HomeClinical TopicsJanuary 2019 Vol. 14 No. 1

January 2019 Vol. 14 No. 1


Happy 2019! This first issue of the new year features some articles that are top of mind for many nurses. Our continuing nursing education article provides detailed information about medication-assisted treatment for opioid use disorder, including about specific medications and protocols related to nurse practitioner care. Another topic that needs to be brought to nurses’ attention is the emerging threat of Candida auris, a difficult to identify and treat infection.

And three articles come from Magnet-recognized organizations. The authors share stories of evidence-based practice implementation on several topics—peripheral IV rotation, near-peer mentoring, and oral cancer treatment tracking. Other articles cover verbal de-escalation techniques for dealing with violent patients and family members, tips for transitioning from a clinical nurse to leadership role, and how to know whether you’re the bully at work (and what you can do to fix that).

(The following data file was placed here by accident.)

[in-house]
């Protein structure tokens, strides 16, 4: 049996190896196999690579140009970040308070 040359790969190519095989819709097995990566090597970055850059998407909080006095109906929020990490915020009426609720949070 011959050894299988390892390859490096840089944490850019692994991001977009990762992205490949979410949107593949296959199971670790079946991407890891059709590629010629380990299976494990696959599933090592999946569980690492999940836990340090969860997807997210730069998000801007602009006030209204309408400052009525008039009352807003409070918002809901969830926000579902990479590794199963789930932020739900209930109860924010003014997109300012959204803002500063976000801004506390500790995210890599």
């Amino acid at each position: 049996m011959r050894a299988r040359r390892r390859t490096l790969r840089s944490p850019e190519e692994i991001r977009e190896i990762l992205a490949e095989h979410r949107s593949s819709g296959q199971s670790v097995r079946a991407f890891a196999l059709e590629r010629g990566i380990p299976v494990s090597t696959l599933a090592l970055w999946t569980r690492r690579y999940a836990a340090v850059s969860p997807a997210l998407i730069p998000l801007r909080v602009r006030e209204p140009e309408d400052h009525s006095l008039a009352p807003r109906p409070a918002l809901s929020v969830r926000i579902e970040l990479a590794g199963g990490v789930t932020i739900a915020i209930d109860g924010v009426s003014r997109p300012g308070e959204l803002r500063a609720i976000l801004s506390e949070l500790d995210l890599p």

Click here to access the digital edition


  1. Your January 2019, vol 14, article titled “What if you’re the bully?” was a brilliant read and an eye opener to all nurses across the globe. The author patiently captured the workplace menace that could impact how nurses function and provide high quality nursing care if bullying is not curbed. Most importantly, it could jeopardize patient experience and overall desired outcomes.

    In my personal opinion, nurse managers could go a step further to introduce the self assessment tool during new hire orientation. It could also be introduced during unit council meeting to generate a healthy conversation that could shed some light on the magnitude of the problem.

    Or, perhaps, we should all muster some courage to take Dr. Cynthia Clark’s Workplace Civility Index Assessment Tool to determine where we all stand as front line staff, nurse executives, or as independent provider with licenses.

    Besides, the assessment tool has a larger goal to achieve that was not highlighted. That is, to make us better individuals not only at our workplaces, but at home fronts and in our communities.

    Lydia O. Falade, MSN, MHA, RN
    St Paul, MN


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